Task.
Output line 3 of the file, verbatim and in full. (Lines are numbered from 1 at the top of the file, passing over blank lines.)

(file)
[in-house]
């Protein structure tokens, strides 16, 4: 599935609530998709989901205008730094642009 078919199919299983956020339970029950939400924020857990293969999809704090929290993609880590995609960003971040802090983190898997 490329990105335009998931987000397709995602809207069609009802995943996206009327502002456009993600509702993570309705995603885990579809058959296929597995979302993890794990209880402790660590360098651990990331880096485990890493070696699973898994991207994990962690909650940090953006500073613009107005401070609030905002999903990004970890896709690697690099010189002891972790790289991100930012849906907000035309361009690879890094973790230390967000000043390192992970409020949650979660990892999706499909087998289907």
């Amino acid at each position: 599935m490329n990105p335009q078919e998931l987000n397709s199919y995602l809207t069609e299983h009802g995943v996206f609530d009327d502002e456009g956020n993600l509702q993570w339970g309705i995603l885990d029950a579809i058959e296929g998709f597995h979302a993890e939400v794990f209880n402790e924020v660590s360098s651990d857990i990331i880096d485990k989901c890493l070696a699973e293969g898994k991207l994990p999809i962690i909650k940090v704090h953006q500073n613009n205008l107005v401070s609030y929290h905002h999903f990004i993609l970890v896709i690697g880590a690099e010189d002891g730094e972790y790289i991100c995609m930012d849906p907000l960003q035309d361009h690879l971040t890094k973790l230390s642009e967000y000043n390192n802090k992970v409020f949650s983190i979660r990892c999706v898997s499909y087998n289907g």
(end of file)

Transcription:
């Amino acid at each position: 599935m490329n990105p335009q078919e998931l987000n397709s199919y995602l809207t069609e299983h009802g995943v996206f609530d009327d502002e456009g956020n993600l509702q993570w339970g309705i995603l885990d029950a579809i058959e296929g998709f597995h979302a993890e939400v794990f209880n402790e924020v660590s360098s651990d857990i990331i880096d485990k989901c890493l070696a699973e293969g898994k991207l994990p999809i962690i909650k940090v704090h953006q500073n613009n205008l107005v401070s609030y929290h905002h999903f990004i993609l970890v896709i690697g880590a690099e010189d002891g730094e972790y790289i991100c995609m930012d849906p907000l960003q035309d361009h690879l971040t890094k973790l230390s642009e967000y000043n390192n802090k992970v409020f949650s983190i979660r990892c999706v898997s499909y087998n289907g």